Autobiographical Aspects of Saint-Exupery’s Works

Introduction

Antoine de Saint-Exupery, to certain extent, can be compared to Leonardo Da Vinci, who, as one knows from the history, succeeded in painting, architecture as well as in exact sciences. Similarly, Saint-Exupery’s giftedness manifested itself in a number of directions: he studied architecture, worked as a sales manager and made a career in aviation (Schiff, 1994, p.22). However, the world nowadays knows him as a talented writer and the author of such well-known works as “The Little Prince” and “The Night Flight”. The present paper argues that Saint-Exupery’s earlier novel “The Night Flight” is based upon his experiences as a pilot, in particular, the memories of flying past the Andes, whereas “The Little Prince” reflect the happiness of his family life and is dedicated to the childhood memories and his wife Consuelo.

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“The Night Flight” (1931) is associated with the blossom of Saint-Exupery’s career in aviation as well as with the lengthy separation from his motherland. In 1929, he was appointed director of Aeroposta Argentina Company. This organization for responsible for delivering airmail around South America, and the ordinary pilot’s work was thus quite difficult. In order to bring mail from Chile, Patagonia or Paraguay to Buenos-Ayres, it was necessary to fly day-long pass the Andes, the seemingly endless mountains. The pilot is doomed if they face a natural disaster or aircraft malfunctioning (Schiff, 1994). As a people manager, Saint-Exupery was naturally concerned about the fate of his subordinates and tried to share their difficulties by trying and discovering new routes. However, accidents were inescapable and happened, by the whim of fortune, to Saint-Exupery’s closest friends, Mermose and Gyome. For instance, Mermose was once forced to land in the Andes on the rocky surface, around which there was nothing expect precipice. Mermose and his mechanical engineer spent two days trying to get out from this trap, but their bold effort failed. Therefore, Mermose opted for a fatal trick: he started the engine and directed the plane into the abyss; while falling, the aircraft increased its speed, so the man finally reached the point of destination. Gyome’s plane wrecked in the Andes in winter, and Saint-Exupery circled over the mountains for five days, rescuing his friend. However, Gyome appeared to survive in the collapse and walk five days through the mountains until he got to the nearest village (Schiff, 1994, p.47).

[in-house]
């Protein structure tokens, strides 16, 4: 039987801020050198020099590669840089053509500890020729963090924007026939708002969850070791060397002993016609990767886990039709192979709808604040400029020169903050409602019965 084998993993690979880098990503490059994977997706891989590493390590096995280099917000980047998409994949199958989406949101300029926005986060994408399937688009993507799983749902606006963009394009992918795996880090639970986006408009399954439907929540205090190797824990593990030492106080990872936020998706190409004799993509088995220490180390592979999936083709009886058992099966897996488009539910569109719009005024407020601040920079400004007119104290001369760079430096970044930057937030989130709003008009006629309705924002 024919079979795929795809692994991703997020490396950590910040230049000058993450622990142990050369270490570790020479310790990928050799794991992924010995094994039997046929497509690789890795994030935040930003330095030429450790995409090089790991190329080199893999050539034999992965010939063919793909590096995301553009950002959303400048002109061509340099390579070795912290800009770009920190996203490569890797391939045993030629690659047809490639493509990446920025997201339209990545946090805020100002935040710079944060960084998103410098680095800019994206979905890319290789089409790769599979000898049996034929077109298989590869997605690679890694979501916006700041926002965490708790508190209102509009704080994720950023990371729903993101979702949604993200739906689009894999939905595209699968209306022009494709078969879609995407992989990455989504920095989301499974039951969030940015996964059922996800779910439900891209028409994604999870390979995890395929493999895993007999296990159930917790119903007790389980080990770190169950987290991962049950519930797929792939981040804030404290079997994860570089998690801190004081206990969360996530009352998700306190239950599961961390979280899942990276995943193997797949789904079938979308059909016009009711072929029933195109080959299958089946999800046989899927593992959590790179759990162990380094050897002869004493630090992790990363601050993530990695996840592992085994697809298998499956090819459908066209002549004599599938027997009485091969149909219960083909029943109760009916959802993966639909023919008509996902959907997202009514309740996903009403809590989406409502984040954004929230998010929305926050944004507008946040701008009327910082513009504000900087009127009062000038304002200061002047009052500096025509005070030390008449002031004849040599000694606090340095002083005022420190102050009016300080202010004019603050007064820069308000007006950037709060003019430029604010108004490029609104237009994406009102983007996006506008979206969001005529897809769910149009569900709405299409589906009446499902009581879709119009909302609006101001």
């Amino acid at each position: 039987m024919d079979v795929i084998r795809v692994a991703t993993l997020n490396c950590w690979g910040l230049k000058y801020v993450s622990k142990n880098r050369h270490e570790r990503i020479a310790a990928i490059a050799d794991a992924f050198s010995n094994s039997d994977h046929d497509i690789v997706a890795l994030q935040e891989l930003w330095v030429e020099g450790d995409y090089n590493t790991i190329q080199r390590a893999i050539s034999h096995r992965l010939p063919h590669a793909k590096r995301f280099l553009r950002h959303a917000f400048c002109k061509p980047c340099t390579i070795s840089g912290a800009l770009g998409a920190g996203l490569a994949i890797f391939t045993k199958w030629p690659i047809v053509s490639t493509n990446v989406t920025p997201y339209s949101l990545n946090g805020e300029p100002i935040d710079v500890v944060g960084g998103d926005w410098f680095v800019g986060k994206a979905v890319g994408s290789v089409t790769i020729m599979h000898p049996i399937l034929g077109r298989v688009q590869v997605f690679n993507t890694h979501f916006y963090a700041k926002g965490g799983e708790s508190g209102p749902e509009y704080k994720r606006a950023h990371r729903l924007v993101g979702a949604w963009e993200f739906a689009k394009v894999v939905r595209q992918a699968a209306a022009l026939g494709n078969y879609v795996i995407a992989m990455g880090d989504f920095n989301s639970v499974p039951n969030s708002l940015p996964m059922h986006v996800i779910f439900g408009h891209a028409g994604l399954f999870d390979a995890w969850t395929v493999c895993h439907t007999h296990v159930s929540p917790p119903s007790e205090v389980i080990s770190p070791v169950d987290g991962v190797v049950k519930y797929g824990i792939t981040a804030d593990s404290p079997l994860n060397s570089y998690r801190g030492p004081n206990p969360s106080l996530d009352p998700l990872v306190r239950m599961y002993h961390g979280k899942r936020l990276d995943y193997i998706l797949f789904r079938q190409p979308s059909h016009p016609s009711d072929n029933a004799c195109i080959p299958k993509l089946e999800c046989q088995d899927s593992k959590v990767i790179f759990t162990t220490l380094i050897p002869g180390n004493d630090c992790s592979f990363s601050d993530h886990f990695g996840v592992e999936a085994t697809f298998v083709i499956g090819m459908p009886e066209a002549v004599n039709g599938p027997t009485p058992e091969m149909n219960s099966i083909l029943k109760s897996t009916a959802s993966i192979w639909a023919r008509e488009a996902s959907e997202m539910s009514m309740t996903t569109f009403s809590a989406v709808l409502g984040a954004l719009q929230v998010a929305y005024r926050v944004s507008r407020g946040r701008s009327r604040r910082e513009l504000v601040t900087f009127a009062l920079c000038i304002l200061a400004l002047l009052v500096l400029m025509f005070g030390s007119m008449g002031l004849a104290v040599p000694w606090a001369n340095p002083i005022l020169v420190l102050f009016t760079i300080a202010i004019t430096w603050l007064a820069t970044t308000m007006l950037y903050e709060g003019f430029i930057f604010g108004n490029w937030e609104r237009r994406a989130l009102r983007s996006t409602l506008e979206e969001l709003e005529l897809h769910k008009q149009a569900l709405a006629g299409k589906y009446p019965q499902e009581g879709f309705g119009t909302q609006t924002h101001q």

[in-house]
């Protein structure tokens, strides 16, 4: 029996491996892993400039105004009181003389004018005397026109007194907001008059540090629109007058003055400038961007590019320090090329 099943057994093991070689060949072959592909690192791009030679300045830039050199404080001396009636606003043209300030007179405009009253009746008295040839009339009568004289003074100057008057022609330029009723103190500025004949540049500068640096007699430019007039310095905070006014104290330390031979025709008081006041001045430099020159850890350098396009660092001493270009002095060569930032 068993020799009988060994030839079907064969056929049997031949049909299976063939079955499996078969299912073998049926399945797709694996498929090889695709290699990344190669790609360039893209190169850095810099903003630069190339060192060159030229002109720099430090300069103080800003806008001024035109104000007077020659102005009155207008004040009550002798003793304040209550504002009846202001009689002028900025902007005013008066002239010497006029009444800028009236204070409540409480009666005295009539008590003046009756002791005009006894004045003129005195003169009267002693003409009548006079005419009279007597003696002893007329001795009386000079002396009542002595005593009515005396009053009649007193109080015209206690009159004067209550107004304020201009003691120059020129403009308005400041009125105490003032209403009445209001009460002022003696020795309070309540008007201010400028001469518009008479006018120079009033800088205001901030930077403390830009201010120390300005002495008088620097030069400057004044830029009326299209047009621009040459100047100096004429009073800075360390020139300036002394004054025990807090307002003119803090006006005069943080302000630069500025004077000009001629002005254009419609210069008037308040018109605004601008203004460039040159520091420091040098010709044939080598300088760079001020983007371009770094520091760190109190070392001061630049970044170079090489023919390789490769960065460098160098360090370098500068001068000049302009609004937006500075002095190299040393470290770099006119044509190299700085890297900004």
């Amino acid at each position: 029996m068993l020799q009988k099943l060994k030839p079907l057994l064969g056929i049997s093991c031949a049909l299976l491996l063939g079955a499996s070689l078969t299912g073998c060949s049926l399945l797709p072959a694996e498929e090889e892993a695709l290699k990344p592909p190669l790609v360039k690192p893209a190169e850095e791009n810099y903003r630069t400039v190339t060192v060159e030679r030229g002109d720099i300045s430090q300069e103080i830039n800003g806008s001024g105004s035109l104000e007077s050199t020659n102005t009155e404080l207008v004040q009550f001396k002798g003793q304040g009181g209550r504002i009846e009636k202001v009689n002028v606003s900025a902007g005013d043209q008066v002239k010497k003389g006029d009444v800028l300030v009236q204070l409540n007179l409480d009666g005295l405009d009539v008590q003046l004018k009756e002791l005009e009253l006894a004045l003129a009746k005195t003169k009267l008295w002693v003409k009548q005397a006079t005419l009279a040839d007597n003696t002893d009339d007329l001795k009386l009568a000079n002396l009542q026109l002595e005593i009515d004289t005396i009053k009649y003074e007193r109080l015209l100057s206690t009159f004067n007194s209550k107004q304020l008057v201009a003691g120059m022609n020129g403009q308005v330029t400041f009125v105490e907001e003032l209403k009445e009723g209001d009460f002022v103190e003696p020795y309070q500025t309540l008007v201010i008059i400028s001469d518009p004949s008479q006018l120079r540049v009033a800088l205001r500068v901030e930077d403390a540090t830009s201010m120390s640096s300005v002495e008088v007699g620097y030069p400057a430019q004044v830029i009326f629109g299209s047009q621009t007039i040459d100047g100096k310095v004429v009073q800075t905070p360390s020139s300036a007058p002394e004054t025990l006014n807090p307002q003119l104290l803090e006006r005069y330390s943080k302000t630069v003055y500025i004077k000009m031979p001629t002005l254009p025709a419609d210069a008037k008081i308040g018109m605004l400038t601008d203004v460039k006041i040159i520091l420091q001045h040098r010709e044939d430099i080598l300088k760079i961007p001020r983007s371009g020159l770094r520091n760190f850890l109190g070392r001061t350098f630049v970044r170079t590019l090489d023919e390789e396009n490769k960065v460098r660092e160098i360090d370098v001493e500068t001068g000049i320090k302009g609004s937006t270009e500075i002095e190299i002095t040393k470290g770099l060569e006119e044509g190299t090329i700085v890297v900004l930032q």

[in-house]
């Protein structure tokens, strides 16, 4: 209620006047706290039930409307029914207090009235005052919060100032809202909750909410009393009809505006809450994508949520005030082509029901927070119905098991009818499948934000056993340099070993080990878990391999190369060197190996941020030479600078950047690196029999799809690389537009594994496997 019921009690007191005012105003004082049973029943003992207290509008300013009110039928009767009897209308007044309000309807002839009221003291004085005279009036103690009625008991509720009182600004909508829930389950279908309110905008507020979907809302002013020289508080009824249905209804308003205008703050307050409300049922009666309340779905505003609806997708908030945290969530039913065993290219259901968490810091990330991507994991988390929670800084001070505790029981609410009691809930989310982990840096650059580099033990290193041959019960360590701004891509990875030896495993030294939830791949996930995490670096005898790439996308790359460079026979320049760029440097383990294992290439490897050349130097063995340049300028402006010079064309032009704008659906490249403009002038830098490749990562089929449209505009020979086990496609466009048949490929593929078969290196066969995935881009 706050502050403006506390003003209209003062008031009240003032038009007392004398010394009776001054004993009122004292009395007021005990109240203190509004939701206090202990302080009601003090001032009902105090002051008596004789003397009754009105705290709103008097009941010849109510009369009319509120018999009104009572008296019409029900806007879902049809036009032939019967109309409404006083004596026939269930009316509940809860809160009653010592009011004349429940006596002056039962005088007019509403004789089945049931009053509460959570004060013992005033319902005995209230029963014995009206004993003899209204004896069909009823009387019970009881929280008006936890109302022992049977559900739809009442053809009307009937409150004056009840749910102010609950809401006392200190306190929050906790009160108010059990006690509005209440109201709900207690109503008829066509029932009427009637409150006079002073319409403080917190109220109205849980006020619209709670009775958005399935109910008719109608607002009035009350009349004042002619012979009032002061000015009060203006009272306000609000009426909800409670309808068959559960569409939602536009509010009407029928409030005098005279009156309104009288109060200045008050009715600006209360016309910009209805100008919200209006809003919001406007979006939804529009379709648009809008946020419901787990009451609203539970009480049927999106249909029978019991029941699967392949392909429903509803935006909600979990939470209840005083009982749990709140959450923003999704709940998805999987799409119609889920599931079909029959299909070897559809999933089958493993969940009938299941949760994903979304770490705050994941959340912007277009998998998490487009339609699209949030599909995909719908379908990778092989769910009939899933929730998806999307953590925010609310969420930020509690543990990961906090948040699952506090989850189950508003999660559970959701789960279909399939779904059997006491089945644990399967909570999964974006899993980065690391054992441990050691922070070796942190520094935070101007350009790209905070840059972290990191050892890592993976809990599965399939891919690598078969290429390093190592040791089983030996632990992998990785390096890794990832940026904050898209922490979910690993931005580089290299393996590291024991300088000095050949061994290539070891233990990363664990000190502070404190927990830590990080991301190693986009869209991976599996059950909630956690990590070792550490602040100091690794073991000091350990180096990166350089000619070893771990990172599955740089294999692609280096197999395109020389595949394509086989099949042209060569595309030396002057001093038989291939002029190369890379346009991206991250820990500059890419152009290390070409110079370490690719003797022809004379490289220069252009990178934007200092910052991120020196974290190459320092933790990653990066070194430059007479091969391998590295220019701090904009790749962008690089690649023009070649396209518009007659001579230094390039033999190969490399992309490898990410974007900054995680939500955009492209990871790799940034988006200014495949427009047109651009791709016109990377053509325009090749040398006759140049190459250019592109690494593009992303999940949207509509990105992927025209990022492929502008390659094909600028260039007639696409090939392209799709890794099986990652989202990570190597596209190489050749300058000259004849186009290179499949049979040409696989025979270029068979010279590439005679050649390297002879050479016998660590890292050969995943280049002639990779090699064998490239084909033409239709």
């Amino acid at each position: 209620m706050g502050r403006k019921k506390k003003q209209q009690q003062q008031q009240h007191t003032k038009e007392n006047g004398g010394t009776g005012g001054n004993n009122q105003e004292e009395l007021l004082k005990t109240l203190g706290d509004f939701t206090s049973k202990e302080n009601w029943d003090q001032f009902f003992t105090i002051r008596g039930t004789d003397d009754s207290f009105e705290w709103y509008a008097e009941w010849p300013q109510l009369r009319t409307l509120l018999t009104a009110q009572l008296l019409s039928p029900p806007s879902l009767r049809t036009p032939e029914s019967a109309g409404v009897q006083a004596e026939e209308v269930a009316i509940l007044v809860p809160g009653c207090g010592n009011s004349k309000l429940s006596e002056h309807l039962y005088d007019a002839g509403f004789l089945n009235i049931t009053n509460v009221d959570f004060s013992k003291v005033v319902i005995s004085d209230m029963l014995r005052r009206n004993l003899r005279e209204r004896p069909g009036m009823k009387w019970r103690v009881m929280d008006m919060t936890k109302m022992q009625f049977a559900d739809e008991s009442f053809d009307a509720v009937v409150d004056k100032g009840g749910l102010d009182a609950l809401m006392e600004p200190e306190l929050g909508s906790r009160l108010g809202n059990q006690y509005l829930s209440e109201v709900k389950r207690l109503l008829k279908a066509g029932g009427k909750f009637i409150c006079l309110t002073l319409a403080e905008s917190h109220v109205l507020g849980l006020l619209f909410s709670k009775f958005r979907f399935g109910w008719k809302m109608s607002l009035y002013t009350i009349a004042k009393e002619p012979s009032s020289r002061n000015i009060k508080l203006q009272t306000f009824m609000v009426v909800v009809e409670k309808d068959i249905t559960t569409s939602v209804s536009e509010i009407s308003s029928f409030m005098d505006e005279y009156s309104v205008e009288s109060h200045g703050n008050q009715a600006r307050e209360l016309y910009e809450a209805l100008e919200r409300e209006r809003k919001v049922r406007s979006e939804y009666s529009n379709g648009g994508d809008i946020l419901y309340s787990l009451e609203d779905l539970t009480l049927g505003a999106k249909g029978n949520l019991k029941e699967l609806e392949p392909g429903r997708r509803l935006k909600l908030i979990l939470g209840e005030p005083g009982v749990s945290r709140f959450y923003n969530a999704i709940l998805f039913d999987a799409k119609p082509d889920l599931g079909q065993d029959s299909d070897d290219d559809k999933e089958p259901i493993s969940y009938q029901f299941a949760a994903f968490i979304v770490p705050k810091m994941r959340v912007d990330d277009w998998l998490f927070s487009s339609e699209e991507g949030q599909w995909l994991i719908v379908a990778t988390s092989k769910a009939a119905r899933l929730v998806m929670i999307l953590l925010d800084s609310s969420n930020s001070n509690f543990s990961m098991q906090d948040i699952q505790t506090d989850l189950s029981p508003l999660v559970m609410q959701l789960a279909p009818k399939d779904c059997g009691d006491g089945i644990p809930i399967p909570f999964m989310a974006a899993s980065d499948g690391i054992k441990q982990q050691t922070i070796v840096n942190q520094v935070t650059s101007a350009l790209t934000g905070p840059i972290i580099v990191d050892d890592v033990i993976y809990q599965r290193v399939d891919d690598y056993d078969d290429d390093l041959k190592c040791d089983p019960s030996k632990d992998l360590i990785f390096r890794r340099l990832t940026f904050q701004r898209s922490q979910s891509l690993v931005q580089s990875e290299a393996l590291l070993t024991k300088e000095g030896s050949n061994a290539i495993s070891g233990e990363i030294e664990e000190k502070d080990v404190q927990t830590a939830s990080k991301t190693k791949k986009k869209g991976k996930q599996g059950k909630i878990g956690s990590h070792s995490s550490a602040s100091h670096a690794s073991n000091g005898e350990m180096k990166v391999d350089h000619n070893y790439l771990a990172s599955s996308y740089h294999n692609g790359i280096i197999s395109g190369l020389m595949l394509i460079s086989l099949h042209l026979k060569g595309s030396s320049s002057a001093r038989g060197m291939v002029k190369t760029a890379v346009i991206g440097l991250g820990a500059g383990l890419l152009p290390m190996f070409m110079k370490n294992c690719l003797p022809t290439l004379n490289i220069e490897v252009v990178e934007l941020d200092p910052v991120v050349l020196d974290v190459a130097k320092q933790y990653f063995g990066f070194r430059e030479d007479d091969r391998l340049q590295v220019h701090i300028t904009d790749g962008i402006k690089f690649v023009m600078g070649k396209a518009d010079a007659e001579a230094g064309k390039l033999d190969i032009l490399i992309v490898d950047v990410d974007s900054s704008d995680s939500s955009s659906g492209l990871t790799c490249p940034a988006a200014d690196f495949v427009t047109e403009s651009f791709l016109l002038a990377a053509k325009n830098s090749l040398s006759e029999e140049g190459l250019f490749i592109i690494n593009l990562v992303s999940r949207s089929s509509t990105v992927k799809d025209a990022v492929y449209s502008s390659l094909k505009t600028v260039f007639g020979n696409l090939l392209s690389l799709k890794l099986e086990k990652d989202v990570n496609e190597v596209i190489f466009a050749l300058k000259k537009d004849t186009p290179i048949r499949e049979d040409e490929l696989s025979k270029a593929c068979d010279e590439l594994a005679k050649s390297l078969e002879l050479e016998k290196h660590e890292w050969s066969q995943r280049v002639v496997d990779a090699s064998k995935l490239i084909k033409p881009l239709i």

“The Night Flight” actually reveals the writer’s doubts and inner challenges as he was responsible for the lives and safety of his pilots. The protagonist, Riviere, is a top executive of a postal company which is enduring serious financial difficulties. In order to mitigate the constant loss, Riviere decides to set a new service and launches mail delivery in the nighttime (Saint-Exupery, 1974, p.30). He is so desperate to improve the company’s state that he ignores all additional risks his employees might face in the total darkness. Once upon a time, his good pal Fabien, while being on service, finds out he is run out of fuel and ascends increasingly higher, wishing to see the place of perfect calm. Even though Fabien dies in the subsequent catastrophe, Riviere does not give up the project of his life, demonstrating devotion to the company. The whole book is actually aimed at answering one simple question about the value of human life and whether there can be anything more precious than life. Along with both of his characters, he finds the right answer: Fabien is literally in love with his profession and believes nighttime flights are the most lyrical and romantic aspect of his work, so he obviously does not regret losing his life while performing his responsibilities; Riviere, in turn, is ready to sacrifice his pilot’s life for the prosperity of his business and the professional area in general. Introducing these characters and gradually expressing his worldview, idea by idea, through Riviere’s and Fabien’s thoughts, emotions and deeds, Saint-Exupery resolves his inner conflict and realizes human life is pointless unless it if filled by a interesting and socially useful activities, which constitute professional work. Obviously, by materializing his thoughts on the paper, the writer also reconciles himself to the fact of his own and his friends’ mortality and develops a belief that whereas human life is finite, one still can leave a notable and socially valuable “footprint” after themselves (Schiff, 1994, p.69). It needs to be noted that Saint-Exupery always followed his views and his heart’s calling: during WWII, he was distinguished for heroism , as in spite of his relatively old age (his forties), the writer readily took the riskiest missions and actually died protecting his motherland from invaders.